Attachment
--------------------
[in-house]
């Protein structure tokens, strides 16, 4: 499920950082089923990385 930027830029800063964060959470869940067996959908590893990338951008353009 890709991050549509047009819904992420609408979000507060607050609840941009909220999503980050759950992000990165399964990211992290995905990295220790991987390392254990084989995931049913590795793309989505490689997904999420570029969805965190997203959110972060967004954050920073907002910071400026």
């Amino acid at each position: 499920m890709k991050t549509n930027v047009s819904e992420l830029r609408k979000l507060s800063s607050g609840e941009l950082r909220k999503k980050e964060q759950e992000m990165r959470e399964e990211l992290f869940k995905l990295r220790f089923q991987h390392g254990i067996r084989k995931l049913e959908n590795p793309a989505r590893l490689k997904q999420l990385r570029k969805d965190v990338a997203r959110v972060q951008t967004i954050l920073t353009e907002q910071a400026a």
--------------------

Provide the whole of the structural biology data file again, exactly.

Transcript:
[in-house]
């Protein structure tokens, strides 16, 4: 499920950082089923990385 930027830029800063964060959470869940067996959908590893990338951008353009 890709991050549509047009819904992420609408979000507060607050609840941009909220999503980050759950992000990165399964990211992290995905990295220790991987390392254990084989995931049913590795793309989505490689997904999420570029969805965190997203959110972060967004954050920073907002910071400026």
């Amino acid at each position: 499920m890709k991050t549509n930027v047009s819904e992420l830029r609408k979000l507060s800063s607050g609840e941009l950082r909220k999503k980050e964060q759950e992000m990165r959470e399964e990211l992290f869940k995905l990295r220790f089923q991987h390392g254990i067996r084989k995931l049913e959908n590795p793309a989505r590893l490689k997904q999420l990385r570029k969805d965190v990338a997203r959110v972060q951008t967004i954050l920073t353009e907002q910071a400026a």